- It is intended to help provide a better record of which evaluations are being attempted, which can i) aid meta-analysis efforts; ii) help serve against publication bias whereby studies with nil results or that have to get abandoned part-way through often don’t get published; and iii) potentially aid researchers looking to see which other evaluations are going on that might be complementary.
- It is intended to help add transparency and protect against selective reporting of outcomes, by asking researchers to specify in advance the main outcomes they are interested in looking at, and the main hypotheses they will test. See my post on pre-analysis plans  for more on this.
So what’s the difference between them/why are there two?
The American Economic Association AEA RCT Registry (https://www.socialscienceregistry.org/ ) is for randomized experiments. My understanding is that it is intended to cover both field experiments and lab experiments, and it places no restrictions on the country. It has started with an approach centered around getting people to put in some very basic information (to help address point 1 above), while making optional the ability to add more detailed pre-analysis plans etc. (essentially leaving it up to researchers at the moment how far they go in addressing point 2). A basic registration at the moment just requires 16 mandatory fields such as country, start and end dates for the intervention and for measurement, a basic description of the intervention, what the key outcome variables are, what the unit of randomization is, the planned sample size, and documentation of any IRB approval. You then have the choice to upload further information like a pre-analysis plan, survey documentation, or power calculations. For most fields you can choose whether they are public or hidden. Hidden fields are not viewable to others (although they can click on a link to request permission from you to see them), and when the planned end date of your trial passes, the registry will automatically publish these fields. As soon as you click submit the public fields appear online and you automatically get issued a trial registry id. Here is a list of the studies currently registered .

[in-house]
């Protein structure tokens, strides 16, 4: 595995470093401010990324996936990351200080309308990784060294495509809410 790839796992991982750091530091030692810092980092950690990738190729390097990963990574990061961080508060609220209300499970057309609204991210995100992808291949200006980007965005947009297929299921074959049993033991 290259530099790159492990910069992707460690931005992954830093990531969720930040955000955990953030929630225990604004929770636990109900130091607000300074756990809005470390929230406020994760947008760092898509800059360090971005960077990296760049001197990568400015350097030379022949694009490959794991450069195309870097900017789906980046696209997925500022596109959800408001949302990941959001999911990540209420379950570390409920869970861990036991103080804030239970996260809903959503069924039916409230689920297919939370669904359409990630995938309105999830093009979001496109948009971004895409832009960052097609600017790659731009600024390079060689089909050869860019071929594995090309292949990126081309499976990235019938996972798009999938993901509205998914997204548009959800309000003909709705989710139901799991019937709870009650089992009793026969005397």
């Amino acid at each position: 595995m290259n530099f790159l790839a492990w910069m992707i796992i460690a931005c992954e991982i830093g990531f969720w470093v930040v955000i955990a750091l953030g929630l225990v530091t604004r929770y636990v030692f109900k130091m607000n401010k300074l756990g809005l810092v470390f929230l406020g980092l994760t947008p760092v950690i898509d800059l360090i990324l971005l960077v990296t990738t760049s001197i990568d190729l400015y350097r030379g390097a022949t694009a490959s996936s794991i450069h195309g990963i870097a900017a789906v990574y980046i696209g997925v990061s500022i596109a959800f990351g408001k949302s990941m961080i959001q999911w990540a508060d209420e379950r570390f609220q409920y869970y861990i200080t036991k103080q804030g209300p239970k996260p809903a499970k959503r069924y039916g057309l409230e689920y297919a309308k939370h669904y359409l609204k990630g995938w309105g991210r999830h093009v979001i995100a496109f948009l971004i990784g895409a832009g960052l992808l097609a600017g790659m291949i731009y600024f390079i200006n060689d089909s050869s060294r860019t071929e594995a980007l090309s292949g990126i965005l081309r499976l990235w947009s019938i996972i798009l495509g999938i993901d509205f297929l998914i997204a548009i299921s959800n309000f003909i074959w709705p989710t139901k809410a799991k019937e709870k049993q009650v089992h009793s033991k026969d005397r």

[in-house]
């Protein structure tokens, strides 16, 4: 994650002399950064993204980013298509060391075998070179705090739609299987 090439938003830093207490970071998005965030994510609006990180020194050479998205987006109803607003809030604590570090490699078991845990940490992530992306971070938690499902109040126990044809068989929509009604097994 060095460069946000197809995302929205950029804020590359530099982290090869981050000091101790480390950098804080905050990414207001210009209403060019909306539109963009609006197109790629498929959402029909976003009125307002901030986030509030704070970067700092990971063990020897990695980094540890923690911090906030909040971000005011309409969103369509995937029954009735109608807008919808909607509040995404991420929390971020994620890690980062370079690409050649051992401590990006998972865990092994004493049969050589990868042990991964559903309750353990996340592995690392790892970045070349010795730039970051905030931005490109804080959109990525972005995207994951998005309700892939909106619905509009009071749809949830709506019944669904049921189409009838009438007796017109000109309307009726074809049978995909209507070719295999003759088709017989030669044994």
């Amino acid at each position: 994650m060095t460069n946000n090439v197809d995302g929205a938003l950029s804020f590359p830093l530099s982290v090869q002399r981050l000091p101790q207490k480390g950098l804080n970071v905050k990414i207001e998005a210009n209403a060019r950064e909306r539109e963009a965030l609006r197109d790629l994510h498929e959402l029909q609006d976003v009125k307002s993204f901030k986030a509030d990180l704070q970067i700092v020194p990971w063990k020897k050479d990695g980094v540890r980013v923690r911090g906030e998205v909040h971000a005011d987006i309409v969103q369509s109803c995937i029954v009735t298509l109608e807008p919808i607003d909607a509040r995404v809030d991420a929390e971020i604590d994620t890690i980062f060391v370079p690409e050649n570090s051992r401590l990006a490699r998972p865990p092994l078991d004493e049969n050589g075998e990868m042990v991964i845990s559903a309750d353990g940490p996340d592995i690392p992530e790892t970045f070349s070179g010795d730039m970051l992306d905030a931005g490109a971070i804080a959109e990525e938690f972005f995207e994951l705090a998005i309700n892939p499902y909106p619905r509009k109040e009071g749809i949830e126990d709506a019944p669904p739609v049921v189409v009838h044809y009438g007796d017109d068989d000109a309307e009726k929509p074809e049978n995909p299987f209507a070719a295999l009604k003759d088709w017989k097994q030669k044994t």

Concurrently, 3ie (the International Initiative for Impact Evaluation ) has set up the Registry for International Development Impact Evaluations (RIDIE) (http://www.ridie.org/ ). It is designed to be a prospective registry of attempts to measure the causal impacts of development programs in low and middle income countries. On one hand it is broader than the AEA registry, because it is designed to also allow registration of prospective impact evaluation designs that will rely on non-experimental methods such as regression discontinuity, matching, or difference-in-differences. On the other hand, it is not intended to cover evaluations in developed countries, nor lab experiments. Like the AEA registry, it has a relatively short list of required fields, along with a larger number of optional questions and the scope to upload documents providing more information. The website is more professional looking than the current bare-bones AEA registry, and has a lot more supporting information in terms of background documents, FAQs, etc. For most fields you have the choice of whether you want this field to be public or private, with the fields you choose to keep private automatically then made public once the date you specify as the end of your trial occurs. They manually check entries for completeness before they appear online, and in my case, asked for some changes before approving. In order to try and generate initial sign-ups, they are having a lottery among the first 100 registrations.